Thank you for reading.
More Soon.




Update to this post on August 16, 2012:

For those of us with #BPD who struggle with finding/sticking with a career, this article may bring hope: Law Professor Gregory Duhl has #Borderline Personality Disorder and says it's helped him in his success: http://t.co/TfmubGTz

24 comments:

  1. I completely relate. I have always changed my carrier goals to match my boyfriends interests... including wanting to be a mechanic!! Lol. Mental health advocacy, volunteering and helping people is the first thing I have ever become passionate about that is mine. I am happy to have found it!

    Thanks for all your posts. It's cool to be able to relate. :)

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    1. Hi Dani (I love your videos on YouTube, by the way!),

      Thanks for taking the time to leave a comment, and yes, I agree, it's so great to meet others who can relate and who are trying to make sense of life through the eyes of BPD.

      Ah, yes - changing career choices to match the interests of a boyfriend. I've done that as well.

      Thanks Dani!

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  2. Did you talk to my mom? This is COMPLETELY me!! I have also gone from one job to the other and started and stopped law school, grad school, a personal trainer certification program, plans to start my own business, etc.

    I just completed my first year of a social work Master's program, despite the urge I've had so many times to quit. I absolutely love the field of social work and I'm going to finally see something through to the end. What a long road it's been though, and I'm also in my mid 30's.

    Keep up all the great work you're doing!!

    P.S. I also watch Dancing With the Stars and want to do the same thing as you!!

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    1. Isn't it strange and amazing how much we all can relate on certain things? It sounds like we completely do on this one.

      Congratulations on sticking with your Master's program for a FULL YEAR. That is such an accomplishment given all of the challenges we face when navigating the world with BPD. Thank you for your kind comment.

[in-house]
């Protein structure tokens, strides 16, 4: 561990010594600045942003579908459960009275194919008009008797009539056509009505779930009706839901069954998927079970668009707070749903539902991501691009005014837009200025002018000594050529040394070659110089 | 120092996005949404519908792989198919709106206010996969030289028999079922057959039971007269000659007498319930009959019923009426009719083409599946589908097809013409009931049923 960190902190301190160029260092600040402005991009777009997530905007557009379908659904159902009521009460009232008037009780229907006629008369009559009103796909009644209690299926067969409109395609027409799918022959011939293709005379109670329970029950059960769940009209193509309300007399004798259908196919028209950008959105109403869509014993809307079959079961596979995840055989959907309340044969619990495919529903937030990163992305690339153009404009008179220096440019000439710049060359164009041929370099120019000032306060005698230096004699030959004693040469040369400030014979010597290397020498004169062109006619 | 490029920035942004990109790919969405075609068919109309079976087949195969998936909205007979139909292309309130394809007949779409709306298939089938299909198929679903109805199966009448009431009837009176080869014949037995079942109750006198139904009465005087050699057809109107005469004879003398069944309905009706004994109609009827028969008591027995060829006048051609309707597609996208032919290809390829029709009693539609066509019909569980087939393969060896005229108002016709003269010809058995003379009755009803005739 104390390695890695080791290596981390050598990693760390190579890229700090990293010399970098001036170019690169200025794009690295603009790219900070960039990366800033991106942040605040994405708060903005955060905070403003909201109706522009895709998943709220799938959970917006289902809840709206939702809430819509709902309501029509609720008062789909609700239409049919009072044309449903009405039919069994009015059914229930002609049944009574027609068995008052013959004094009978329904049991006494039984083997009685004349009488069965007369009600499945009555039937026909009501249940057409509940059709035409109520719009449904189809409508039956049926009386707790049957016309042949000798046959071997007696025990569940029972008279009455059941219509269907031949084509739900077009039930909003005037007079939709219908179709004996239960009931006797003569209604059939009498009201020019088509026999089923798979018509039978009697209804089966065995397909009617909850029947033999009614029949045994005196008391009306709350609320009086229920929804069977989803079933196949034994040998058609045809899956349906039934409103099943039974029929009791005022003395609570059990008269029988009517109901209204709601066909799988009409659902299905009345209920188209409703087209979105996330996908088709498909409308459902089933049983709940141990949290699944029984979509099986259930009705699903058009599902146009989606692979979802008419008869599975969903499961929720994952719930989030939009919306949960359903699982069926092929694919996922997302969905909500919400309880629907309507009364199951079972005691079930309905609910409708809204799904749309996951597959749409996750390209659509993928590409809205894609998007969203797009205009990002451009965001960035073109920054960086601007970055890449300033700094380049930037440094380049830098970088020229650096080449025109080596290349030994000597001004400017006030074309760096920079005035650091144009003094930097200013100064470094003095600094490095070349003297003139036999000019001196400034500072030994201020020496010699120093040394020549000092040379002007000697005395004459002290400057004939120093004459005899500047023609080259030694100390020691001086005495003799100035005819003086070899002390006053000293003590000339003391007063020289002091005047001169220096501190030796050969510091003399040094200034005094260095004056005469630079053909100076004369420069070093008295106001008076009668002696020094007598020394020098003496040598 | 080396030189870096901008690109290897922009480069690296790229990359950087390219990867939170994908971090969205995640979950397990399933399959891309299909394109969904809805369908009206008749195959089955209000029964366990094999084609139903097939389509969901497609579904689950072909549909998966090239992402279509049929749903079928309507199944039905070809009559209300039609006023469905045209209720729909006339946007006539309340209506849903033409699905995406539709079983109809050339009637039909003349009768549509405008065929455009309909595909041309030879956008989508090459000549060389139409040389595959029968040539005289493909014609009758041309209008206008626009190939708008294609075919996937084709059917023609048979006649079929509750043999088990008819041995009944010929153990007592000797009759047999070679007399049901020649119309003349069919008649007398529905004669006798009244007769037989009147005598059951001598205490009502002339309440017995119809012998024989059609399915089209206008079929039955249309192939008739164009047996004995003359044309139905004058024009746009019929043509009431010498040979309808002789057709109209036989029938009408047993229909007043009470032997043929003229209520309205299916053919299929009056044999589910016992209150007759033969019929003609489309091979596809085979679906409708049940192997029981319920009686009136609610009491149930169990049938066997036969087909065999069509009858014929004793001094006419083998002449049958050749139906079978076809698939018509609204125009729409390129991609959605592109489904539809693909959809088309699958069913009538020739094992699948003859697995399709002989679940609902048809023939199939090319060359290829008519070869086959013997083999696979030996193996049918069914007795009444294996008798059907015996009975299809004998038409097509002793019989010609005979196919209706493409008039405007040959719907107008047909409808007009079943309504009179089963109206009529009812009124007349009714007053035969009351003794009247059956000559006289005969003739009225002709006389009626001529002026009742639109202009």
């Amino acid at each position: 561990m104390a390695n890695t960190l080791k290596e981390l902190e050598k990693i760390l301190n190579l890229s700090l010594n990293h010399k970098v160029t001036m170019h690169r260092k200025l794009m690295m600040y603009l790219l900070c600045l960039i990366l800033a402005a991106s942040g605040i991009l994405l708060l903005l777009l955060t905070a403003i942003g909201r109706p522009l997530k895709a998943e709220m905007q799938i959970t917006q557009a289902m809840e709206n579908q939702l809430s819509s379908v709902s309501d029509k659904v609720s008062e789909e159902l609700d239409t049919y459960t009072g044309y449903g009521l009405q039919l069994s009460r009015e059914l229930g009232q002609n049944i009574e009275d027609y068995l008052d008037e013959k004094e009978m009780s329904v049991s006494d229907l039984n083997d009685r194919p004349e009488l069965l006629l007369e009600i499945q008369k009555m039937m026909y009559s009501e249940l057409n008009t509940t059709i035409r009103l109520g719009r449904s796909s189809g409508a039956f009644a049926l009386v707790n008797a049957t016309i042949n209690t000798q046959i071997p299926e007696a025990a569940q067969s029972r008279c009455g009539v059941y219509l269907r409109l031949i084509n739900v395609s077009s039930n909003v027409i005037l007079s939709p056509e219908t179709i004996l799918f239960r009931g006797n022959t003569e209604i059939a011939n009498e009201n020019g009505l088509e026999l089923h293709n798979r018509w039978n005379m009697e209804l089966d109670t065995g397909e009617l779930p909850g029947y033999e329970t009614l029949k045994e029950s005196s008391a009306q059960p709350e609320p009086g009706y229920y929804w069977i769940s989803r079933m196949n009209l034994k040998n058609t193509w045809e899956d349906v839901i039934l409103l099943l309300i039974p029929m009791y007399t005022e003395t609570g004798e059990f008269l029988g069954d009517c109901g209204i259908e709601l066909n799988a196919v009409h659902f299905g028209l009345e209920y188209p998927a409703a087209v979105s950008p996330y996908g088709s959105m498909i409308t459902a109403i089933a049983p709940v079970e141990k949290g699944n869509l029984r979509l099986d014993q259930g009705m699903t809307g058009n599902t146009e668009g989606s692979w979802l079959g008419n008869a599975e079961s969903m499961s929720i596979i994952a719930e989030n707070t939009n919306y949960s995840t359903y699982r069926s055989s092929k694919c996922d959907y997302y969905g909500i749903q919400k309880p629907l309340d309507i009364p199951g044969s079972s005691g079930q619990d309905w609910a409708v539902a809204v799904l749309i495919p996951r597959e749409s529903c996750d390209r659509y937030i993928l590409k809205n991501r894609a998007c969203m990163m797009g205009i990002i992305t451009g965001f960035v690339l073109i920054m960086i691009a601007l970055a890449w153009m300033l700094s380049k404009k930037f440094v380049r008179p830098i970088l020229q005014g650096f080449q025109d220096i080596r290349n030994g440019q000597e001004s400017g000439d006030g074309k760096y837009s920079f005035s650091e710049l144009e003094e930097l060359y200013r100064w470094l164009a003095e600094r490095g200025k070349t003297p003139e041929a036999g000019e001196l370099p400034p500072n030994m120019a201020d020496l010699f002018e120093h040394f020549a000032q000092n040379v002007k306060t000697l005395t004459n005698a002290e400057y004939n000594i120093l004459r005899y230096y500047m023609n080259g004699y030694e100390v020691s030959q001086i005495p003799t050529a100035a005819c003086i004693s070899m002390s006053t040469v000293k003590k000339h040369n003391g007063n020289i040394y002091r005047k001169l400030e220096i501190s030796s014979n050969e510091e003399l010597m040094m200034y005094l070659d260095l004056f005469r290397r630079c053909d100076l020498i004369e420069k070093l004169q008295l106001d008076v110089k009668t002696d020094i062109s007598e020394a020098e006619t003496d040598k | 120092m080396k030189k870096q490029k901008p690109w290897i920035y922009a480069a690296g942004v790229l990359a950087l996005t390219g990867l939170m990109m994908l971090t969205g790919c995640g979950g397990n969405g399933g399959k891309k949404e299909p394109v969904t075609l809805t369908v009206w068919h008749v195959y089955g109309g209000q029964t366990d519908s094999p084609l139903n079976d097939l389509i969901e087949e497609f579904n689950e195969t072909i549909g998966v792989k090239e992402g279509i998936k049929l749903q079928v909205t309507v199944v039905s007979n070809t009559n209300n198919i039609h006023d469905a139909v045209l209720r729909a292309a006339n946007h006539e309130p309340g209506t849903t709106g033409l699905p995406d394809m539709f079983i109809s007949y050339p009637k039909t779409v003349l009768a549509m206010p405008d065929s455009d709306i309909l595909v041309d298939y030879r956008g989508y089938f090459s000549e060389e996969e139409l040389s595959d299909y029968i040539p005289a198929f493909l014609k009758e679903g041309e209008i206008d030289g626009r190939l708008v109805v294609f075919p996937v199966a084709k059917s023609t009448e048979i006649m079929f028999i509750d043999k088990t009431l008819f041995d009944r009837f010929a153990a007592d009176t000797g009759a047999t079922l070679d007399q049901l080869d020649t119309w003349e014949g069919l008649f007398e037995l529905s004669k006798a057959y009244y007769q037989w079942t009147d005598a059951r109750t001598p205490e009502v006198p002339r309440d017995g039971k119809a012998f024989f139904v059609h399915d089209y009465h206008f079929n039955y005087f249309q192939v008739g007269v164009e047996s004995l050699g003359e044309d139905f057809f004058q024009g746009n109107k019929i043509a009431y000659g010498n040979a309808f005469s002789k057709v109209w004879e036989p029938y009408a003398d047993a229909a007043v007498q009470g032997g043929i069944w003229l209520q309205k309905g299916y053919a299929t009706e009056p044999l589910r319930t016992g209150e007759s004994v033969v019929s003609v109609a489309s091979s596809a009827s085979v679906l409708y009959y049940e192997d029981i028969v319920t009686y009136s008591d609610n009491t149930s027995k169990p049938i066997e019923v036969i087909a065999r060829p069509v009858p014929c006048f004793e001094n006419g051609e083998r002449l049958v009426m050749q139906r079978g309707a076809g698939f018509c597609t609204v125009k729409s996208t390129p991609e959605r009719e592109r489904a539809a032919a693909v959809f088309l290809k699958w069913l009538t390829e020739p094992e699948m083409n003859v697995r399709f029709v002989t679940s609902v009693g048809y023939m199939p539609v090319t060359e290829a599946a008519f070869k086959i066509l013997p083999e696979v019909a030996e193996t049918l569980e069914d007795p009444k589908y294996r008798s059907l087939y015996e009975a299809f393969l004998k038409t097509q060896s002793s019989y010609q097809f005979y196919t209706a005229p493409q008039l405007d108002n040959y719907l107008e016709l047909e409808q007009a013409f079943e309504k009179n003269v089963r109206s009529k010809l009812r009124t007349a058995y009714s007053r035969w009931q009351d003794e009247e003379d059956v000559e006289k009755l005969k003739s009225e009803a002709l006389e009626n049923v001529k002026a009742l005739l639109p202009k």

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  3. This is me. I haven't heard anyone talk about this before- especially the emotional crisis and subsequent "escape" from current jobs/courses. Thanks for helping me see Im not alone.

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    1. Hi Laura. Doesn't it feel great to come to realize that we are NOT alone in these experiences - and, even better - that lots of them are common to a disorder that has successful treatment options? Thank you for commenting.

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  4. I completely relate. Sometimes I'll see someone on the bus and think that their life must be perfect and amazing and that I should do what they're doing. I'm totally convinced I should take on this crazy new life!

    In my mind I always liken it to that Simpsons episode where Homer goes "I know! Maybe I should be a milkman!" because he's so easily distracted by new careers. Anyway, once again you have read my mind. Thanks for writing :) xx

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    1. I've done that, too! Isn't it funny how we can look at someone and create a story of how wonderful their life must be? I've been realizing over the years that EVERYONE is fighting a battle, and no one has a "perfect" life.

      I'd love a link to the clip of the Simpson's episode. Sounds perfect! ☺

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  5. i started classes to become a high-school counselor in jr. college. I soon found out that i was triggered constantly, even when classroom roleplaying. I didn't know that i was being triggered, i thought it was stressed. so i took some business classes and then went into human resources. which, is the best job a BPD can have. Your employees adore and respect you because you are mary sunshine and you write their reviews. Management sucks up to you because you know how much they really f up. so you get to canoodle and take in attention from everyone. to be a successful HR you can't form personal relationships with anyone in the business other than your peer HR's. So over the years i have collected hundreds of acquaintances that i am fond of and that are fond of me, but i never had the panicky feeling that someone was getting too close or too far from me. i did it for years, not knowing until the last year or so (after being downsized) that when i stand still i can see the "ick" inside me. i'd been running and faking being everything to everyone for so long.

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    1. Hello Meri,